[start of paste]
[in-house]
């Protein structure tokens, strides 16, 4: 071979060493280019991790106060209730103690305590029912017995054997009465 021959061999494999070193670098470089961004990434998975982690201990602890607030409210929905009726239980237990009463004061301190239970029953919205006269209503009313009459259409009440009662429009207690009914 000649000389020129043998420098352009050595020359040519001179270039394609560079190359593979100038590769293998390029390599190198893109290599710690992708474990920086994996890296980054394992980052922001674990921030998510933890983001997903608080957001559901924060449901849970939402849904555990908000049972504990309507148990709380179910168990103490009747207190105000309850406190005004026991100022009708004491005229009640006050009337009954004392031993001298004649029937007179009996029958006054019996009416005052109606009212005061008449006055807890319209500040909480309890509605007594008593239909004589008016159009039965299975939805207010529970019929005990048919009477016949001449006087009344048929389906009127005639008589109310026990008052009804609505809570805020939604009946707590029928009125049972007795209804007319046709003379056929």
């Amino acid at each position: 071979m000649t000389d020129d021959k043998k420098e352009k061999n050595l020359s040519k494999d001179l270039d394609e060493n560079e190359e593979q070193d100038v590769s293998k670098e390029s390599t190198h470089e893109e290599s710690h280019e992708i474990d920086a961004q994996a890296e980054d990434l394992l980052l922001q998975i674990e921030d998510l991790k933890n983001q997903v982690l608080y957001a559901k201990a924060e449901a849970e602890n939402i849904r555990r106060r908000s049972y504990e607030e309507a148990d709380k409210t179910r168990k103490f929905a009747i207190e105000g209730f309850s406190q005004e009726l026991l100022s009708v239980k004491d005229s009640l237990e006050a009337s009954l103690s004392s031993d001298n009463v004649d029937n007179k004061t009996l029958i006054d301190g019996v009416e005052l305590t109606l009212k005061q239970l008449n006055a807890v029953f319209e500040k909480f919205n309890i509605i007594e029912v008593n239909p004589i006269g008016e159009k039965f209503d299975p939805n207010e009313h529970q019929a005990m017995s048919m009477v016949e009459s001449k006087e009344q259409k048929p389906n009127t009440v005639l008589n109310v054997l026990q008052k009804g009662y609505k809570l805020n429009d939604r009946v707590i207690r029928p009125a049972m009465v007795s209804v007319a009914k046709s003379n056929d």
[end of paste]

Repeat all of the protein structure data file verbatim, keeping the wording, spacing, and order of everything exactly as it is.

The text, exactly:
[in-house]
């Protein structure tokens, strides 16, 4: 071979060493280019991790106060209730103690305590029912017995054997009465 021959061999494999070193670098470089961004990434998975982690201990602890607030409210929905009726239980237990009463004061301190239970029953919205006269209503009313009459259409009440009662429009207690009914 000649000389020129043998420098352009050595020359040519001179270039394609560079190359593979100038590769293998390029390599190198893109290599710690992708474990920086994996890296980054394992980052922001674990921030998510933890983001997903608080957001559901924060449901849970939402849904555990908000049972504990309507148990709380179910168990103490009747207190105000309850406190005004026991100022009708004491005229009640006050009337009954004392031993001298004649029937007179009996029958006054019996009416005052109606009212005061008449006055807890319209500040909480309890509605007594008593239909004589008016159009039965299975939805207010529970019929005990048919009477016949001449006087009344048929389906009127005639008589109310026990008052009804609505809570805020939604009946707590029928009125049972007795209804007319046709003379056929």
């Amino acid at each position: 071979m000649t000389d020129d021959k043998k420098e352009k061999n050595l020359s040519k494999d001179l270039d394609e060493n560079e190359e593979q070193d100038v590769s293998k670098e390029s390599t190198h470089e893109e290599s710690h280019e992708i474990d920086a961004q994996a890296e980054d990434l394992l980052l922001q998975i674990e921030d998510l991790k933890n983001q997903v982690l608080y957001a559901k201990a924060e449901a849970e602890n939402i849904r555990r106060r908000s049972y504990e607030e309507a148990d709380k409210t179910r168990k103490f929905a009747i207190e105000g209730f309850s406190q005004e009726l026991l100022s009708v239980k004491d005229s009640l237990e006050a009337s009954l103690s004392s031993d001298n009463v004649d029937n007179k004061t009996l029958i006054d301190g019996v009416e005052l305590t109606l009212k005061q239970l008449n006055a807890v029953f319209e500040k909480f919205n309890i509605i007594e029912v008593n239909p004589i006269g008016e159009k039965f209503d299975p939805n207010e009313h529970q019929a005990m017995s048919m009477v016949e009459s001449k006087e009344q259409k048929p389906n009127t009440v005639l008589n109310v054997l026990q008052k009804g009662y609505k809570l805020n429009d939604r009946v707590i207690r029928p009125a049972m009465v007795s209804v007319a009914k046709s003379n056929d």